In high school, Charles was misdiagnosed with Attention Deficit Disorder, or ADD (which is now known as ADHD) and given Adderall. His grades rose from Cs and Ds, to As and Bs. Even though his parents had high expectations for academic standards, Charles’ passing grades were acceptable. To get through school, Charles listened to audiobooks, or took extensive notes in class. He liked physics, history, general business, and geometry. Through the tutelage of his social studies teacher, Charles became a good writer. His mother was the storyteller in the family, and from her Charles developed his descriptive writing skills. As an adult, Charles doesn’t really “comprehend what [he] read[s].” His mind wanders, and he needs to frequently read pages over.
Throughout high school, Charles had lots of friends, and “always had a girlfriend.” At home, Charles’ parents kept their sons busy. His mother worked as an accountant, and taught them how to manage a checkbook. Whenever his dad had projects to do, the boys helped him. Through these projects, the boys learned valuable life skills, and to do their part for the family.
Charles found fulfillment in working. He’s the type who likes “getting stuff done,” and feels a sense of accomplishment in completing a task. Charles got his first job at the age of 15, and has been working ever since. His first position was as an assistant in a screenprinting shop. He enjoyed earning a paycheck, as well as the responsibility that came with holding down a job. Charles worked at the screen printing job throughout high school, picking up extra shifts on school vacations. With time, he earned the trust of his employer, and was able to bring friends to help out with extra work.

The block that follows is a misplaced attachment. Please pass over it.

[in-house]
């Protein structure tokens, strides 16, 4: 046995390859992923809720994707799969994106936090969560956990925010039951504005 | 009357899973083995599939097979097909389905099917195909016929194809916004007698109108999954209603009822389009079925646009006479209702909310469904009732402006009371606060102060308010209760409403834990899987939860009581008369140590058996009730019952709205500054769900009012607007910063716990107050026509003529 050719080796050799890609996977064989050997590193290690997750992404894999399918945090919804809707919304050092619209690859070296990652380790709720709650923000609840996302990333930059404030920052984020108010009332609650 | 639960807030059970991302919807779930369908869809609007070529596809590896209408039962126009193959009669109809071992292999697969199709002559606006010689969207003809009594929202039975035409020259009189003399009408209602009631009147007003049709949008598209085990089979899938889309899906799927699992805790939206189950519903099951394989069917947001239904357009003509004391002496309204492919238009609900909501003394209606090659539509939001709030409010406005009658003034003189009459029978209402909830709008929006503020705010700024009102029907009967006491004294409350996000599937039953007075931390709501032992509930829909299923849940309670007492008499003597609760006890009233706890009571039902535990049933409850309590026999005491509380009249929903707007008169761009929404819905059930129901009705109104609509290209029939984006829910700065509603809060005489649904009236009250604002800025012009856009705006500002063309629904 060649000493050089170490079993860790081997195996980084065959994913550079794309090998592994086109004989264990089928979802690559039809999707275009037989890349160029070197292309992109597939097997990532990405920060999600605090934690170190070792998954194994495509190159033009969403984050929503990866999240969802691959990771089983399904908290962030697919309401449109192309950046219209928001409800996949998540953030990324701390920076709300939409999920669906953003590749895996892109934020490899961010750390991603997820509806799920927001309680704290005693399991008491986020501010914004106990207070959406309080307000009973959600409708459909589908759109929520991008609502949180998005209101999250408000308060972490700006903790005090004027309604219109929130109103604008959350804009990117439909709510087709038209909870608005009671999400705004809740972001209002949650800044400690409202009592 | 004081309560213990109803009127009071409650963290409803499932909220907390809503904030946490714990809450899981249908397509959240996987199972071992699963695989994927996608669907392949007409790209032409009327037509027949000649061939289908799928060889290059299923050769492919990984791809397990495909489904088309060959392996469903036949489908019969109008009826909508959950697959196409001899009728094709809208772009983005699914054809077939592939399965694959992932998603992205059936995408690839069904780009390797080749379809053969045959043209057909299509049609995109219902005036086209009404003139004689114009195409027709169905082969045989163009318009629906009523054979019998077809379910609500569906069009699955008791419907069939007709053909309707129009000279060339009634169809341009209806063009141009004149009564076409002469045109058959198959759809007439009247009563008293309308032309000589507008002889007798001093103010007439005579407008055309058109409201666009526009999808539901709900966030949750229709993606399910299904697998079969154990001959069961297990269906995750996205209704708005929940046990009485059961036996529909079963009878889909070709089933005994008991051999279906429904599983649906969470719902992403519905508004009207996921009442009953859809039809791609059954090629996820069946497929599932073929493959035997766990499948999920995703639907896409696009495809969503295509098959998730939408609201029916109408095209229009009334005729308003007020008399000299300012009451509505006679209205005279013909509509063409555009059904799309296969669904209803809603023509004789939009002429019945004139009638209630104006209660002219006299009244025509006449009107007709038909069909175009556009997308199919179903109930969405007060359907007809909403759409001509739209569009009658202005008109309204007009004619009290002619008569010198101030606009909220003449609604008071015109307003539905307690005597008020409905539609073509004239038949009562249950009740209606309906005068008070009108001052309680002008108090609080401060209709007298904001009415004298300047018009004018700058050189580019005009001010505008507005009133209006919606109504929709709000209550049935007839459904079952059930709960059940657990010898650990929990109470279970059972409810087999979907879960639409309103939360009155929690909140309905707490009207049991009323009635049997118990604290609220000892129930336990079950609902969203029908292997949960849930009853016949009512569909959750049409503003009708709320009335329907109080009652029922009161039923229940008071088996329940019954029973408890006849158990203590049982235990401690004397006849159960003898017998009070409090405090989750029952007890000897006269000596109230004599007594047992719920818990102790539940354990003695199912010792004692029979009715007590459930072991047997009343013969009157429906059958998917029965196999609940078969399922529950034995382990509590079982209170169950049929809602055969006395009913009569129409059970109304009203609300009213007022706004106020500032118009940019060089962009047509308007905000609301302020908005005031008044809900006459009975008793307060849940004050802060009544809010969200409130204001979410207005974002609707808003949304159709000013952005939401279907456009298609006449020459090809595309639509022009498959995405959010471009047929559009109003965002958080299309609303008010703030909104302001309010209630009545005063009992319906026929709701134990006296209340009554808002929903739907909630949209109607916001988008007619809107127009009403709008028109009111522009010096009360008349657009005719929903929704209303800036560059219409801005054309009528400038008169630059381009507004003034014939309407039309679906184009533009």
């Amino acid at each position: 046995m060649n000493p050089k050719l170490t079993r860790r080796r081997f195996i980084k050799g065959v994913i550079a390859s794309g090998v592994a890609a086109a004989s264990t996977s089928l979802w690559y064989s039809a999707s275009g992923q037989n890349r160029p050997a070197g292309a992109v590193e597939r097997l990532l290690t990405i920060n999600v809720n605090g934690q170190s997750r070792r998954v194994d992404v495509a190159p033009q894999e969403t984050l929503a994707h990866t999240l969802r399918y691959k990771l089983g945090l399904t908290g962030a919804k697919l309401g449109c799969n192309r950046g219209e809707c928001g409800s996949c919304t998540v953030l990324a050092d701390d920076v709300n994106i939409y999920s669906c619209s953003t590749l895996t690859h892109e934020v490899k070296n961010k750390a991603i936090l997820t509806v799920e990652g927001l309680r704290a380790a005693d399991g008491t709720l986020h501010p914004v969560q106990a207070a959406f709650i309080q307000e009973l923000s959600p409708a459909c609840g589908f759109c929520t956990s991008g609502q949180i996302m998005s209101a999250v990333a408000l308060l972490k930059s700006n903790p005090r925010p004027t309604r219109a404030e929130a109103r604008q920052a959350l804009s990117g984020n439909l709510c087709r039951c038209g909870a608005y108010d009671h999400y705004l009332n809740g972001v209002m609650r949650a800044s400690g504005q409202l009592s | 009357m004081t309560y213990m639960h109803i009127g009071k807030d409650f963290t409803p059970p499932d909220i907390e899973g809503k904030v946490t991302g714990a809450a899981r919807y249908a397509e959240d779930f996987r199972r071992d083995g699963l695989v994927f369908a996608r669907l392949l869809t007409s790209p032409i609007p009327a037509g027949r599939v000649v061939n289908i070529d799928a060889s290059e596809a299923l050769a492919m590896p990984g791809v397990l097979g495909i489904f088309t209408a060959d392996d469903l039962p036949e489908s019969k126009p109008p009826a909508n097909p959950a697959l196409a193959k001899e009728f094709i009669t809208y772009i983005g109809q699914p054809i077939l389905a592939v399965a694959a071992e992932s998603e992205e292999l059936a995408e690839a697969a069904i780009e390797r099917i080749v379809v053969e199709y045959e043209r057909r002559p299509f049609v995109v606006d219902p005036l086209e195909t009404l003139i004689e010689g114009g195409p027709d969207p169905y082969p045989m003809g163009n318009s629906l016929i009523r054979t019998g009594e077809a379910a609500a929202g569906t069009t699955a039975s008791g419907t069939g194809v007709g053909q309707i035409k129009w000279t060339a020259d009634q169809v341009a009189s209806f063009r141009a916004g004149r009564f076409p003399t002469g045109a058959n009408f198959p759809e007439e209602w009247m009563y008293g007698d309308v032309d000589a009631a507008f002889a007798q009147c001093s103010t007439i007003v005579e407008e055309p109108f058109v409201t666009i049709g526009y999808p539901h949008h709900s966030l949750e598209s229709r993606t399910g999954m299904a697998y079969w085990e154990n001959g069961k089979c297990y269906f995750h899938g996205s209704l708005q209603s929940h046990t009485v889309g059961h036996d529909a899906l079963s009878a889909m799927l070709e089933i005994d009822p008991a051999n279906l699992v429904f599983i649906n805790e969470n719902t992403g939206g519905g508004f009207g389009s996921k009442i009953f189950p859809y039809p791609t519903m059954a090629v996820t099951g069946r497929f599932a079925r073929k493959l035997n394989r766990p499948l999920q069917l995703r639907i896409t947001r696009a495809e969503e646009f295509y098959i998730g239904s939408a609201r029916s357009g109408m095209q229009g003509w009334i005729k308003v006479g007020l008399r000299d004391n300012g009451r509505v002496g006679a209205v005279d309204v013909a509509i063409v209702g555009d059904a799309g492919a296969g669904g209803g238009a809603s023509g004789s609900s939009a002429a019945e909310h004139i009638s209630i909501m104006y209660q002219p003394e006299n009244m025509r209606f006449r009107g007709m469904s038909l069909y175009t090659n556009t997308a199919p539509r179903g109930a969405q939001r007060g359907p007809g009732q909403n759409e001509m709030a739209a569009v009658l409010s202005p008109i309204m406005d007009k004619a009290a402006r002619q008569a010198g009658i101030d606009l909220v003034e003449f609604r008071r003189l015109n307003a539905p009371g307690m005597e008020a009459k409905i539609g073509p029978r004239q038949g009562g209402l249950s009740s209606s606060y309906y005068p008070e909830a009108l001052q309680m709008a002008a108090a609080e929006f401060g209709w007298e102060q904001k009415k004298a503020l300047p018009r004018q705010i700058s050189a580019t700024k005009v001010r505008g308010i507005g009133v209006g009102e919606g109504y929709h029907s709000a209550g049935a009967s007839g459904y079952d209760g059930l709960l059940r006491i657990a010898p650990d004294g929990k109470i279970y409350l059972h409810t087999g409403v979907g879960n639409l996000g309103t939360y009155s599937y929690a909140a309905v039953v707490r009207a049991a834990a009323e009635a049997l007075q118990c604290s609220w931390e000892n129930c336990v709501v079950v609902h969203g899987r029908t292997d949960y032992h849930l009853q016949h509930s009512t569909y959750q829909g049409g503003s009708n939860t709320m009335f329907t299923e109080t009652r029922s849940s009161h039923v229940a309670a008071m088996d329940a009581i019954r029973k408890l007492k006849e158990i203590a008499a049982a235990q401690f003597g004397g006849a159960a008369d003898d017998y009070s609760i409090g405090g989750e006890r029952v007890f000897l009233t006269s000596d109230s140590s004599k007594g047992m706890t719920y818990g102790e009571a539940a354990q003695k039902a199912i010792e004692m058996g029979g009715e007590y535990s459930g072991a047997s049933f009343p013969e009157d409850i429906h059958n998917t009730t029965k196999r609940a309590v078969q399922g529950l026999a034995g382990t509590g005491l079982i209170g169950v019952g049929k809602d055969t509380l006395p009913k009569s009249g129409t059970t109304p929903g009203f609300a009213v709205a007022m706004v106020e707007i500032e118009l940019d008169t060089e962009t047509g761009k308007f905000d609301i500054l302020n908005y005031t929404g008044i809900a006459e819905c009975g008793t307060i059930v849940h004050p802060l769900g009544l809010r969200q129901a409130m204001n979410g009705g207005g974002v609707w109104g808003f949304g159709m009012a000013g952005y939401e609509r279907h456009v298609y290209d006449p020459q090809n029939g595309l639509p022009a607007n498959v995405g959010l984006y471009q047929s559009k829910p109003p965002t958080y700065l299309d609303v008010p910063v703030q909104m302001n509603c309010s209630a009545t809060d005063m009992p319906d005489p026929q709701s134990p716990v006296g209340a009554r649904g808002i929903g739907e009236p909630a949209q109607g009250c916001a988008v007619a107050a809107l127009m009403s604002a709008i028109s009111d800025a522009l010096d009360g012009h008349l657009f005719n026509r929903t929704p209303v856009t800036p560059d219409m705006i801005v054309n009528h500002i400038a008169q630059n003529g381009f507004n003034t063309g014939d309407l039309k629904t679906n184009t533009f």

After high school: “everything changed”
After graduating high school, Charles worked at the screenprinting shop until an opportunity to do landscaping came along. Though Charles did well on the SAT, college wasn’t super important to him. His father had gone to trade school, which felt like a good next step. Charles went to tech school to be an auto mechanic. He worked in the field for a couple of years after graduation until his family purchased a lawn care company. They bought the equipment and name, and spent the next fifteen years building the business up. Charles now runs the business, handling the customer service, billing, and day-to-day operations. The business has four employees, and a small fleet of trucks. After his family purchased the business, Charles returned to tech school to study horticulture and landscape design. While he liked landscaping and horticulture, he gravitated towards the lawn care portion.